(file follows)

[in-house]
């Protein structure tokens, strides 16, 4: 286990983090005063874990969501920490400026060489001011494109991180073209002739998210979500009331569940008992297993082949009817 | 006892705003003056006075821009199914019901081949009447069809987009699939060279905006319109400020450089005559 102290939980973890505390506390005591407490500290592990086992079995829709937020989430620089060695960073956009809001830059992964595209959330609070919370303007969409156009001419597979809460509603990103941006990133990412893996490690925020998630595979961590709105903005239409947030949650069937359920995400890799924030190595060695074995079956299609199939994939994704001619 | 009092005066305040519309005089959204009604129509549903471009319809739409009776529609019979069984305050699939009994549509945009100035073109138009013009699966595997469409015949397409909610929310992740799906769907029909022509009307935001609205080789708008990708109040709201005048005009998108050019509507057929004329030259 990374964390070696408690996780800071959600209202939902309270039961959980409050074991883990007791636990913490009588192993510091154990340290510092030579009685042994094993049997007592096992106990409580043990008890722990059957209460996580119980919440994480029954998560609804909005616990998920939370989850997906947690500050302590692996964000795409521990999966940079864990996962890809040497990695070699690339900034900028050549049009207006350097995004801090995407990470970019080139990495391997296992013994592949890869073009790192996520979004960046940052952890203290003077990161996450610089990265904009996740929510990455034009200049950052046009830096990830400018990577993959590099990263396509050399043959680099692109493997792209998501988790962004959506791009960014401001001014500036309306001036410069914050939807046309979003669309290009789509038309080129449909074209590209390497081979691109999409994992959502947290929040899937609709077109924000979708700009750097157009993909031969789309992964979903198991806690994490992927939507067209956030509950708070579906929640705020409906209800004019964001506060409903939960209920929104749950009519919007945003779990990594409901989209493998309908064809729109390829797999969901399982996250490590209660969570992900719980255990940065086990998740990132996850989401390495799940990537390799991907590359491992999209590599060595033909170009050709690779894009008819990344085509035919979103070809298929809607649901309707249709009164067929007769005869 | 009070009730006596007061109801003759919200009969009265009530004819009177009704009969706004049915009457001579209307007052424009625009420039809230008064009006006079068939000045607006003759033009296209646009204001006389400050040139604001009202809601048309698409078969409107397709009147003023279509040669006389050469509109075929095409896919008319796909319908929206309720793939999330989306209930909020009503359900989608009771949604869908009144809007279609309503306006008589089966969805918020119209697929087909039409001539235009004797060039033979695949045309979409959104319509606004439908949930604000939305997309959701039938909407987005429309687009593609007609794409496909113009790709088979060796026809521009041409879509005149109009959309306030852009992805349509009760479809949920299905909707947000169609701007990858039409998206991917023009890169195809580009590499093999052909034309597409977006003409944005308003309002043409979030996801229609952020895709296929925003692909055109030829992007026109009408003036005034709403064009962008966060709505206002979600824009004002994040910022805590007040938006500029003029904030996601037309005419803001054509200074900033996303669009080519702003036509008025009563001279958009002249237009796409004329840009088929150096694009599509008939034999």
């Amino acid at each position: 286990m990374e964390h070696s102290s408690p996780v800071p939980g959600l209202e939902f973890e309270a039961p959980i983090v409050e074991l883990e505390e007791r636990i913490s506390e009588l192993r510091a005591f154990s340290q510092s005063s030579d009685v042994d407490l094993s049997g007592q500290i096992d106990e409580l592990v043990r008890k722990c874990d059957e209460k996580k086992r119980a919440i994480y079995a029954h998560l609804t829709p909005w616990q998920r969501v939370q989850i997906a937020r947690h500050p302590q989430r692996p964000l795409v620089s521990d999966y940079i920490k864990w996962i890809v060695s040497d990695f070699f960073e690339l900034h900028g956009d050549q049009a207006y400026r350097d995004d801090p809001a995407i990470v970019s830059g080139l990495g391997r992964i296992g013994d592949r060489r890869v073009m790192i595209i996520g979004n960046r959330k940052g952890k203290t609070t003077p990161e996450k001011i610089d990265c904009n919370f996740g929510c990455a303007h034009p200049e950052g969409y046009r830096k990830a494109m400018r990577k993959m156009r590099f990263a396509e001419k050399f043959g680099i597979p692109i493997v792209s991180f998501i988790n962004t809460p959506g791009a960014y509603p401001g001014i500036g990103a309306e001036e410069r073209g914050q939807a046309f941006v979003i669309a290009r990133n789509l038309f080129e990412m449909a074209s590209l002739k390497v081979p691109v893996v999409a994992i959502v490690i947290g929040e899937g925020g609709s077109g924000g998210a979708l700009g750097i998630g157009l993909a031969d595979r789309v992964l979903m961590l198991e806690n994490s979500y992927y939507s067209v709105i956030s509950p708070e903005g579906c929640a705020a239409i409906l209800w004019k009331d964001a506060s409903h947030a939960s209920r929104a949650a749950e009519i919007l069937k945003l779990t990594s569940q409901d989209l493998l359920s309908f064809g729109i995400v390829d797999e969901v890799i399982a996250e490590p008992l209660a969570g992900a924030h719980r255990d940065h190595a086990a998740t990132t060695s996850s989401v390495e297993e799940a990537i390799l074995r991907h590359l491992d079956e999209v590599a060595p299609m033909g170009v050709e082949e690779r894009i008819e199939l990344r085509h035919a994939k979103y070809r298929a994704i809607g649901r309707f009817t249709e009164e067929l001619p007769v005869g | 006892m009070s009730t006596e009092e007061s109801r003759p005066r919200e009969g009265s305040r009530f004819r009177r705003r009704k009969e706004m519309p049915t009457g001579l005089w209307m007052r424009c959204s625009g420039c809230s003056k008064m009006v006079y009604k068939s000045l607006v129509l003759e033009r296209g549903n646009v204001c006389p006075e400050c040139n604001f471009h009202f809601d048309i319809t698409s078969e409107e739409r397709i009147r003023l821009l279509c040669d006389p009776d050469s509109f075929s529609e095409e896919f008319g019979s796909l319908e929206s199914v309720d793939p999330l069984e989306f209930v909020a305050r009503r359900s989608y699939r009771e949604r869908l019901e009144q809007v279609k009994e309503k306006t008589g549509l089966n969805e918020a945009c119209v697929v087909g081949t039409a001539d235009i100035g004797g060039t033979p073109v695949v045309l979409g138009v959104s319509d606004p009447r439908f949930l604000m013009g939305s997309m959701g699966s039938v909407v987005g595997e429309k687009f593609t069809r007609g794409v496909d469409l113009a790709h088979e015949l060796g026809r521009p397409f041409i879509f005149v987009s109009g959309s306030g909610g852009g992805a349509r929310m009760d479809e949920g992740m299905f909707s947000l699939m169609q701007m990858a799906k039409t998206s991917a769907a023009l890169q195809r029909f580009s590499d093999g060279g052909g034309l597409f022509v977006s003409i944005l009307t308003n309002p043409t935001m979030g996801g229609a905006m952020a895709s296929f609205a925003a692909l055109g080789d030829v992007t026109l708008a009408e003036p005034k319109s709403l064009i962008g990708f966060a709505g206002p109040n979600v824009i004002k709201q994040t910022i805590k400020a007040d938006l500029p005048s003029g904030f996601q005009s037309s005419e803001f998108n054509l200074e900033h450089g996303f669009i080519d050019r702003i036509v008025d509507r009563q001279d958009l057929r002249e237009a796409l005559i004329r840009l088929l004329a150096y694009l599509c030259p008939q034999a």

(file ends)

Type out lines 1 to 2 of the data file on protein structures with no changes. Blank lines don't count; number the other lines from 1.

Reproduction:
[in-house]
């Protein structure tokens, strides 16, 4: 286990983090005063874990969501920490400026060489001011494109991180073209002739998210979500009331569940008992297993082949009817 | 006892705003003056006075821009199914019901081949009447069809987009699939060279905006319109400020450089005559 102290939980973890505390506390005591407490500290592990086992079995829709937020989430620089060695960073956009809001830059992964595209959330609070919370303007969409156009001419597979809460509603990103941006990133990412893996490690925020998630595979961590709105903005239409947030949650069937359920995400890799924030190595060695074995079956299609199939994939994704001619 | 009092005066305040519309005089959204009604129509549903471009319809739409009776529609019979069984305050699939009994549509945009100035073109138009013009699966595997469409015949397409909610929310992740799906769907029909022509009307935001609205080789708008990708109040709201005048005009998108050019509507057929004329030259 990374964390070696408690996780800071959600209202939902309270039961959980409050074991883990007791636990913490009588192993510091154990340290510092030579009685042994094993049997007592096992106990409580043990008890722990059957209460996580119980919440994480029954998560609804909005616990998920939370989850997906947690500050302590692996964000795409521990999966940079864990996962890809040497990695070699690339900034900028050549049009207006350097995004801090995407990470970019080139990495391997296992013994592949890869073009790192996520979004960046940052952890203290003077990161996450610089990265904009996740929510990455034009200049950052046009830096990830400018990577993959590099990263396509050399043959680099692109493997792209998501988790962004959506791009960014401001001014500036309306001036410069914050939807046309979003669309290009789509038309080129449909074209590209390497081979691109999409994992959502947290929040899937609709077109924000979708700009750097157009993909031969789309992964979903198991806690994490992927939507067209956030509950708070579906929640705020409906209800004019964001506060409903939960209920929104749950009519919007945003779990990594409901989209493998309908064809729109390829797999969901399982996250490590209660969570992900719980255990940065086990998740990132996850989401390495799940990537390799991907590359491992999209590599060595033909170009050709690779894009008819990344085509035919979103070809298929809607649901309707249709009164067929007769005869 | 009070009730006596007061109801003759919200009969009265009530004819009177009704009969706004049915009457001579209307007052424009625009420039809230008064009006006079068939000045607006003759033009296209646009204001006389400050040139604001009202809601048309698409078969409107397709009147003023279509040669006389050469509109075929095409896919008319796909319908929206309720793939999330989306209930909020009503359900989608009771949604869908009144809007279609309503306006008589089966969805918020119209697929087909039409001539235009004797060039033979695949045309979409959104319509606004439908949930604000939305997309959701039938909407987005429309687009593609007609794409496909113009790709088979060796026809521009041409879509005149109009959309306030852009992805349509009760479809949920299905909707947000169609701007990858039409998206991917023009890169195809580009590499093999052909034309597409977006003409944005308003309002043409979030996801229609952020895709296929925003692909055109030829992007026109009408003036005034709403064009962008966060709505206002979600824009004002994040910022805590007040938006500029003029904030996601037309005419803001054509200074900033996303669009080519702003036509008025009563001279958009002249237009796409004329840009088929150096694009599509008939034999």